Here are some of the latest health and medical news
developments, compiled by the editors of HealthDay:
Early Elective Deliveries Banned at Some Oregon Hospitals
As part of what proponents hope will become a growing trend
across the United States, some hospitals in Oregon will no longer
offer elective early delivery to pregnant women.
All nine birthing hospitals in the Portland area and eight other
hospitals in the state will refuse to do elective, non-medically
necessary inductions and cesarean sections before 39 weeks of
pregnancy, as of Sept. 1,
The agreement between the March of Dimes Oregon chapter and the
hospitals covers about half of the deliveries in the state.
The objective of this "hard stop" on the elective procedures is
to give babies more time for important development in the womb and
to reduce complications after birth,
Bans on early elective deliveries have been adopted by six or
seven hospitals in California, Illinois, New York and Texas,
according to the March of Dimes. And the policy has been in effect
for the last decade at Intermountain Healthcare, which has 23
hospitals in Idaho and Utah.
Pesticides Linked to Tourist Deaths: Thailand Officials
Pesticides may have caused the deaths of four foreign tourists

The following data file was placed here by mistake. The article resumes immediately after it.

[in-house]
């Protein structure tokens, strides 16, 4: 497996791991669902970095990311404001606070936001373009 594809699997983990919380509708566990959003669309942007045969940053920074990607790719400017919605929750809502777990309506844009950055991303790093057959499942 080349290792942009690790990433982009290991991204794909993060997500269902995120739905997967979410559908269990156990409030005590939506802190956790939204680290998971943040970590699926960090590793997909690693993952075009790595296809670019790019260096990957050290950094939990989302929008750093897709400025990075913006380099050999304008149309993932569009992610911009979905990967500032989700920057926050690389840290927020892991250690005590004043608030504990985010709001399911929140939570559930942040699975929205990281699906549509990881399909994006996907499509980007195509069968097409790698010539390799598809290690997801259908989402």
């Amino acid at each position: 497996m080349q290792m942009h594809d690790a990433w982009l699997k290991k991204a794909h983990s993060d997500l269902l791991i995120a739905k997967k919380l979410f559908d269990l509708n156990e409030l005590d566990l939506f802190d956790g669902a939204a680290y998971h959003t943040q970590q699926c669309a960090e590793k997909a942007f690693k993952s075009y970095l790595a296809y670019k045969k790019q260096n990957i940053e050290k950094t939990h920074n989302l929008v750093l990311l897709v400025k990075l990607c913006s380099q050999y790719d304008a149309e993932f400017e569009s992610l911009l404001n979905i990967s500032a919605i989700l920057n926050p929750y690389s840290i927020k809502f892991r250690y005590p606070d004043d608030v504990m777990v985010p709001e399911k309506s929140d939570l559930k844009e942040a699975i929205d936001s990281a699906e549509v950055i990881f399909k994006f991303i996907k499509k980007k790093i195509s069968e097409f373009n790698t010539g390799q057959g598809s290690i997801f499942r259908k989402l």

and a local tour guide in northern Thailand earlier this year,
authorities said Tuesday.
An investigation was launched after the five mysterious deaths
and illnesses of three others in the city of Chiang Mai in January
and February. It concluded that two of the tourists and the tour
guide "likely died of exposure to pesticides,"
Agence France-Presse reported.
The deaths of two other tourists may also have been caused by
pesticides but officials could not establish a direct link.
Investigators could not pinpoint the exact agents involved or
where they came from,
Addiction a Brain Disease: New Defintion
Addiction is a chronic brain disease and not just a matter of
willpower, says a new policy statement published on the Web site of
the American Society for Addiction Medicine.
The new definition is meant to help families and primary care
doctors better understand the challenges of treating addiction, the
Associated Press reported.
"Addiction is about a lot more than people behaving badly," said ASAM past-president Dr. Michael M. Miller, who oversaw development of the new definition.
Like other chronic conditions such as diabetes or heart disease,
treating addiction and preventing relapse is a long-term effort,
according to the ASAM, the
Medicaid Gets Bigger Drug Discounts Than Medicare: Report
Federal rules are one reason why many prescription drug
discounts are much deeper for Medicaid than Medicare, according to
a report released Monday by the inspector general of the Department
of Health and Human Services.
The discounts are in the form of rebates paid by drug companies
when their products are dispensed to people enrolled in Medicaid
The inspector general found that the rebates reduced spending on
100 widely used brand name prescription drugs by 45 percent in
Medicaid and by 19 percent in Medicare,
The New York Times reported.
Part of the reason for this difference is the fact that Medicaid
discounts are set by law while Medicare prices are negotiated by
drug makers and private insurers, the inspector general said.
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